Bound To Stay Bound

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 Heretics Anonymous
 Author: Henry, Katie

 Publisher:  HarperCollins (2018)

 Classification: Fiction
 Physical Description: 329 p.,  21 cm

 BTSB No: 438735 ISBN: 9780062698872
 Ages: 12-16 Grades: 7-11

 Conduct of life -- Fiction
 Catholic schools -- Fiction
 School stories
 Faith -- Fiction
 Self-help groups -- Fiction
 Family problems -- Fiction

Price: $21.58

When nonbeliever Michael transfers to a Catholic school in eleventh grade, he quickly connects with a secret support group intent on exposing the school's hypocrisies one stunt at a time.

Accelerated Reader Information:
   Interest Level: UG
   Reading Level: 4.90
   Points: 11.0   Quiz: 504404
Reading Counts Information:
   Interest Level: 9-12
   Reading Level: 4.50
   Points: 18.0   Quiz: 75189

   School Library Journal (00/06/18)
   Booklist (+) (06/01/18)

Full Text Reviews:

School Library Journal - 06/01/2018 Gr 9 Up—St. Clare's is a home of plaid ties, blazers, and strict Catholic doctrine. When Michael is forced to move again and starts school at St. Clare's, he wonders how he will get by as a confirmed atheist. He is positive that he will have no friends and that absolutely no one in this straitlaced world will understand him. That is, until he meets the member of Heretics Anonymous. Lucy is a true believer and feminist, Avi is Jewish and gay, Max is an original who loves to sport a great cloak, and Eden is the paganist of the group. The heretics spend most of their time being sounding boards for one another, until Michael convinces them that complaining doesn't create change. One stunt at a time brings out issues great and small through the halls of St. Clare's. But will Michael take things too far and put his friendships and all of their futures at risk? A real and honest portrayal of teen socialization leads to an opportunity to discuss and drive activism among teen readers. The characters are by no means perfect. Each one struggles with family and personal issues which are reflected in their interactions with one another and other characters. The story adeptly asks readers to question what they believe and why, without being preachy, judgmental, or dismissive. Humor interlaced with more serious ideas make for an interesting and enjoyable read. VERDICT Highly recommended, especially for teens who are passionate about a cause.—Elizabeth Speer, Weatherford College, TX - Copyright 2018 Publishers Weekly, Library Journal and/or School Library Journal used with permission.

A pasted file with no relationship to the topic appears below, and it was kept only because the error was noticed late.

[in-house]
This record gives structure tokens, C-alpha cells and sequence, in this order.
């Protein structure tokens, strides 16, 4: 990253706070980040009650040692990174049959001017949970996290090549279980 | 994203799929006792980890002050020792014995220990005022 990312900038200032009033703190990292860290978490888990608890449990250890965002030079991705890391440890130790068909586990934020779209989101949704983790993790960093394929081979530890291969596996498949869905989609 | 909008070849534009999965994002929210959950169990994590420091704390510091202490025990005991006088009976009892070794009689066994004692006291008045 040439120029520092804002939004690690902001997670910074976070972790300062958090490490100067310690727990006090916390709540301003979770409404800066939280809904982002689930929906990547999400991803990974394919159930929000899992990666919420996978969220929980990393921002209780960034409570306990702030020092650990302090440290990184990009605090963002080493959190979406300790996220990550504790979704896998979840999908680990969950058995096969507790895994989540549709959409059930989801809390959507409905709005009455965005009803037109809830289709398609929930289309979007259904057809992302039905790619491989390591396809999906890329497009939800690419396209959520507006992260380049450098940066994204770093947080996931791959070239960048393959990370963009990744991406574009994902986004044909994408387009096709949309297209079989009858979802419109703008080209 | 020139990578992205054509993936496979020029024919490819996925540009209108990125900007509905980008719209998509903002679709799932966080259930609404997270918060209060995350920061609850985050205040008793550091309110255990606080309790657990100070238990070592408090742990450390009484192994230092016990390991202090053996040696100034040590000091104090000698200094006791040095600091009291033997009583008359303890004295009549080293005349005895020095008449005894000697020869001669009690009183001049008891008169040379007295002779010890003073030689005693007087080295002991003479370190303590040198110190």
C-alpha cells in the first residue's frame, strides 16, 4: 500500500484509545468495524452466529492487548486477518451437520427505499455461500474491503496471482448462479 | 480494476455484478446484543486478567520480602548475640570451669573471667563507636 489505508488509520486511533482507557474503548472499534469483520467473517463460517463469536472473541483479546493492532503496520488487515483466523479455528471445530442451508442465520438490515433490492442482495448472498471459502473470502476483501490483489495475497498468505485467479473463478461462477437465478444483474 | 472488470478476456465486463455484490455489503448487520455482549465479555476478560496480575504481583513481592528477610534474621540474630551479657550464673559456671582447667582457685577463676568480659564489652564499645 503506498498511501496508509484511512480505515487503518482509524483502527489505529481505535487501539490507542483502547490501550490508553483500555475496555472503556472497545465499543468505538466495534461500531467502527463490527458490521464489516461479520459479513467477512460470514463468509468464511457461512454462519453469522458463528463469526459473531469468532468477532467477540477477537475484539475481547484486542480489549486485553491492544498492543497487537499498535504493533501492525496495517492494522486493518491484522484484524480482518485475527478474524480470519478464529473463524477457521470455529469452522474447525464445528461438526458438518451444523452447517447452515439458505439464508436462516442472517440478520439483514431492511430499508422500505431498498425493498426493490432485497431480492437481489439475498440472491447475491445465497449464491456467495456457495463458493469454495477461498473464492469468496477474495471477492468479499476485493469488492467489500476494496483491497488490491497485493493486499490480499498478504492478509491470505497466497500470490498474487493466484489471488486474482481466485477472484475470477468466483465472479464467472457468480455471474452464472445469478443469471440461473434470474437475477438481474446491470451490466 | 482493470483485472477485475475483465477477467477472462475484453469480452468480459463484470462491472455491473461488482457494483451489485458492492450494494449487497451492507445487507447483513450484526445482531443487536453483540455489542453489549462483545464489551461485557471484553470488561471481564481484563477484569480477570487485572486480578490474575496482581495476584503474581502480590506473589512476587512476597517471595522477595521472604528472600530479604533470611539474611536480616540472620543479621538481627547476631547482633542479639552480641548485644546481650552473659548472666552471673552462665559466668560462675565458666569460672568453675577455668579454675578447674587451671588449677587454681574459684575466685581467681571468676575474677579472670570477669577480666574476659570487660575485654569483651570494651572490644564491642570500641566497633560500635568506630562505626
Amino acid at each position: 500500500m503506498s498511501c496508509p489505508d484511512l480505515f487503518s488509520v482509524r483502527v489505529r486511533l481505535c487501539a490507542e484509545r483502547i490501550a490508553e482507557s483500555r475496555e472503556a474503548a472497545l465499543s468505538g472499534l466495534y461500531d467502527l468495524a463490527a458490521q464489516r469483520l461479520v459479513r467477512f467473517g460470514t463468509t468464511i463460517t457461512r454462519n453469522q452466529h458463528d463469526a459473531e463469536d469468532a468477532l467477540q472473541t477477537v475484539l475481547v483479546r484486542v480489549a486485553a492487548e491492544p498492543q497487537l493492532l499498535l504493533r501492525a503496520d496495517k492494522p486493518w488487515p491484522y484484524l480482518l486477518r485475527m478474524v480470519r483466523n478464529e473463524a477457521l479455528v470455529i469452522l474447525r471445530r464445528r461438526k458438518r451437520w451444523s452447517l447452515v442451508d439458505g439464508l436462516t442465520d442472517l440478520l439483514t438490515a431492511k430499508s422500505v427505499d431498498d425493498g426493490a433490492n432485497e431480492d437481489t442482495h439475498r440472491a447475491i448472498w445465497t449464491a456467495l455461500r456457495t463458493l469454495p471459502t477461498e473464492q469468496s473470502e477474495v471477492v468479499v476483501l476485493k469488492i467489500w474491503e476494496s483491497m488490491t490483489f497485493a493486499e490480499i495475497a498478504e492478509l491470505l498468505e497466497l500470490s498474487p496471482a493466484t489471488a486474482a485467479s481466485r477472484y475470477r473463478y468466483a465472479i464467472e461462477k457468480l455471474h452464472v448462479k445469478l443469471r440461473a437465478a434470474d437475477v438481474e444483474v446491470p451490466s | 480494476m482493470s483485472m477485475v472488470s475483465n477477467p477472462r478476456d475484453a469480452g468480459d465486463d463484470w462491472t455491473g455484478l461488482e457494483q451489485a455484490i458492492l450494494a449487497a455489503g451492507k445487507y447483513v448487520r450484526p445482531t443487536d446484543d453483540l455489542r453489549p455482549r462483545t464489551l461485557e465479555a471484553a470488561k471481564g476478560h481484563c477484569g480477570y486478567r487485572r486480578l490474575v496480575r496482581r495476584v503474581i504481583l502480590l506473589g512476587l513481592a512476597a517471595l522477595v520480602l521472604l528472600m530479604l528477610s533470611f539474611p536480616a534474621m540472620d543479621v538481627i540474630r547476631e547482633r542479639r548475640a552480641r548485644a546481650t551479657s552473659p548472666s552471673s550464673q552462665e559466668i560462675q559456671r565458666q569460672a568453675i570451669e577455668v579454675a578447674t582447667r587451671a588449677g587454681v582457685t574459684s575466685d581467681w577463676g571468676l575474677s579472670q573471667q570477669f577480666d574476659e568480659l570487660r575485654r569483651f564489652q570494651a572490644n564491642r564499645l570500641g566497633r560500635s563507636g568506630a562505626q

Booklist - 06/01/2018 *Starred Review* Michael is not happy about spending his junior year attending a Catholic high school, but his father’s job entails moving around, and it is the best school in the area. Who, he wonders, is going to be friends with an atheist? But he finds a group, collectively known as Heretics Anonymous, who hang out in a hidden room of the school basement to discuss their dissatisfaction with St. Clare’s. Avi is Jewish, and gay Max is eccentric; Eden practices paganism; and Lucy—well, Lucy, a rebellious Catholic, is just wonderful. In her debut, Henry takes on a lot: a strained father-son relationship, a first romance between Michael and Lucy that’s more tentative than torrid, and a group dynamic that propels the Heretics to take action rather than just gripe. The balls stay in the air quite well, and while a few of the characters, like Max, are never quite developed (or, in the case of super-Catholic Teresa, stereotypical), adults and teens alike get their due. What is most impressive here, however, is Henry’s multifaceted take on religion. Michael isn’t searching; he knows how he feels. Yet his introduction to others who feel differently—in the case of Lucy, passionately differently—opens him up. Come for the arch first-person narrative and puppy love, stay for the examination into belief. - Copyright 2018 Booklist.

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